Glossary: Sell-and-rent-back schemes
Sell-and-rent-back companies buy people’s homes for less than the market value (typically 70%), paying all fees and costs and then rent the property back to the original owners. For many householders with debt problems facing repossession, this seems like a good idea as they can use the cash to settle any existing mortgage and outstanding debts, while remaining in their own home. Allowing for selling the property for considerably less than its market value, the major disadvantage surrounding sell-and-rent-back schemes is that they are completely unregulated, so there are no guarantees about the security of tenancy or the cost of the rent.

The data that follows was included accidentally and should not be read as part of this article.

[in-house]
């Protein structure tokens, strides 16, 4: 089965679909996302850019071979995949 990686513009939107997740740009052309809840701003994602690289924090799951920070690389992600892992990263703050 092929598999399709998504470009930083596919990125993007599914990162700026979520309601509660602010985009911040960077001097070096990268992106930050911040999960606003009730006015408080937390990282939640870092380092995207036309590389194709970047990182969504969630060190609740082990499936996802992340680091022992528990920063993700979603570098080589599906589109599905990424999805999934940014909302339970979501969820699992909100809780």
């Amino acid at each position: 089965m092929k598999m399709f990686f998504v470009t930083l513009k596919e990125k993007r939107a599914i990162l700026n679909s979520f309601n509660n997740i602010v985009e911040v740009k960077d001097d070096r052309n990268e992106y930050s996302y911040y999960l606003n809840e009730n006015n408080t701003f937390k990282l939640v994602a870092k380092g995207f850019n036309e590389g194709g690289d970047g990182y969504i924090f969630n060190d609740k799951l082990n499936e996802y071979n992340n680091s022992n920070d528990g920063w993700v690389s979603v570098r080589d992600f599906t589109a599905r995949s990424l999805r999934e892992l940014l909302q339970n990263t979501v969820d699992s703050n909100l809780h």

A homeowner’s worst nightmare; repossession is an action of last resort by mortgage lenders to recover money from borrowers that have failed to keep up with repayments on their mortgage or other loan secured on their home (see secured loan). Repossession is a legal procedure that has to go through several processes before the homeowner is evicted and the property reposed. These are: if a borrower keeps defaulting; the lender applies for a solicitor’s notice; the lender instigates possession proceedings through the court; at the court hearing a possession order is granted and sometimes a possession warrant; a bailiff is appointed and an eviction notice issued at which point the homeowner has two to three weeks to vacate the property.